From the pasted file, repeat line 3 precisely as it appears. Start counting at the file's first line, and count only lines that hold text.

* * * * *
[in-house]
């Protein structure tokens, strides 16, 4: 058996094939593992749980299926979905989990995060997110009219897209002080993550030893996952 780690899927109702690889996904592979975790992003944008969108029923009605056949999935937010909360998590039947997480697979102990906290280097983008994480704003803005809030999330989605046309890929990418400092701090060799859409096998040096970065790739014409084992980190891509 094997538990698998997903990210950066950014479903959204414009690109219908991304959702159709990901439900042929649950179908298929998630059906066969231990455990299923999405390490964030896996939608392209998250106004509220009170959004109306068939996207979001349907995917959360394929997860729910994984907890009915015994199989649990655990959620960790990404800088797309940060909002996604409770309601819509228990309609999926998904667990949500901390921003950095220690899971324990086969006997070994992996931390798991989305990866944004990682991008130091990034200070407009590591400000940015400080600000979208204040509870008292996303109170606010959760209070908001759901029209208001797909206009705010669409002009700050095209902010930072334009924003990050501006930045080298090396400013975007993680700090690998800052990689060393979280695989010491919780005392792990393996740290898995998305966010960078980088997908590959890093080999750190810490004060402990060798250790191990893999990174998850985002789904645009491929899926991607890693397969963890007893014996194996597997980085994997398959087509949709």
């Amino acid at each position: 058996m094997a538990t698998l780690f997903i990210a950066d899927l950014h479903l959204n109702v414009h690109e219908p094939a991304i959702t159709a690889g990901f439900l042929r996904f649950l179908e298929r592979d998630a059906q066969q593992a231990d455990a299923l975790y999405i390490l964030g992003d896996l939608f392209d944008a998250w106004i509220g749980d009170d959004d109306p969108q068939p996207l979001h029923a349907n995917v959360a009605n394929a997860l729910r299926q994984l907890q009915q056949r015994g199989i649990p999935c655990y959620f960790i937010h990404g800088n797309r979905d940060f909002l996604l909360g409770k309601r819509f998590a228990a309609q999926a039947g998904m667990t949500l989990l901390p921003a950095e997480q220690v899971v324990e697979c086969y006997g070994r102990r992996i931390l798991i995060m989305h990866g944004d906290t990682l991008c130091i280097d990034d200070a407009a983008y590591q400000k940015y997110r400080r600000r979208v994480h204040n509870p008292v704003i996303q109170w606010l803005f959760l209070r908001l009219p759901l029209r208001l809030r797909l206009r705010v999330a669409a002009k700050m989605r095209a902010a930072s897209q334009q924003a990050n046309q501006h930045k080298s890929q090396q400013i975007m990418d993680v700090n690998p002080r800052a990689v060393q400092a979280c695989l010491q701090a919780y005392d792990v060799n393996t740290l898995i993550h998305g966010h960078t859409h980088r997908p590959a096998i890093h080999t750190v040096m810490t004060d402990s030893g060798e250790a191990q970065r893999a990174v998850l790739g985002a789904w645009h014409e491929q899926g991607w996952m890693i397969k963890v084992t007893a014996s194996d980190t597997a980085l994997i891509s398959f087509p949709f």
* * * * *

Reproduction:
């Amino acid at each position: 058996m094997a538990t698998l780690f997903i990210a950066d899927l950014h479903l959204n109702v414009h690109e219908p094939a991304i959702t159709a690889g990901f439900l042929r996904f649950l179908e298929r592979d998630a059906q066969q593992a231990d455990a299923l975790y999405i390490l964030g992003d896996l939608f392209d944008a998250w106004i509220g749980d009170d959004d109306p969108q068939p996207l979001h029923a349907n995917v959360a009605n394929a997860l729910r299926q994984l907890q009915q056949r015994g199989i649990p999935c655990y959620f960790i937010h990404g800088n797309r979905d940060f909002l996604l909360g409770k309601r819509f998590a228990a309609q999926a039947g998904m667990t949500l989990l901390p921003a950095e997480q220690v899971v324990e697979c086969y006997g070994r102990r992996i931390l798991i995060m989305h990866g944004d906290t990682l991008c130091i280097d990034d200070a407009a983008y590591q400000k940015y997110r400080r600000r979208v994480h204040n509870p008292v704003i996303q109170w606010l803005f959760l209070r908001l009219p759901l029209r208001l809030r797909l206009r705010v999330a669409a002009k700050m989605r095209a902010a930072s897209q334009q924003a990050n046309q501006h930045k080298s890929q090396q400013i975007m990418d993680v700090n690998p002080r800052a990689v060393q400092a979280c695989l010491q701090a919780y005392d792990v060799n393996t740290l898995i993550h998305g966010h960078t859409h980088r997908p590959a096998i890093h080999t750190v040096m810490t004060d402990s030893g060798e250790a191990q970065r893999a990174v998850l790739g985002a789904w645009h014409e491929q899926g991607w996952m890693i397969k963890v084992t007893a014996s194996d980190t597997a980085l994997i891509s398959f087509p949709f």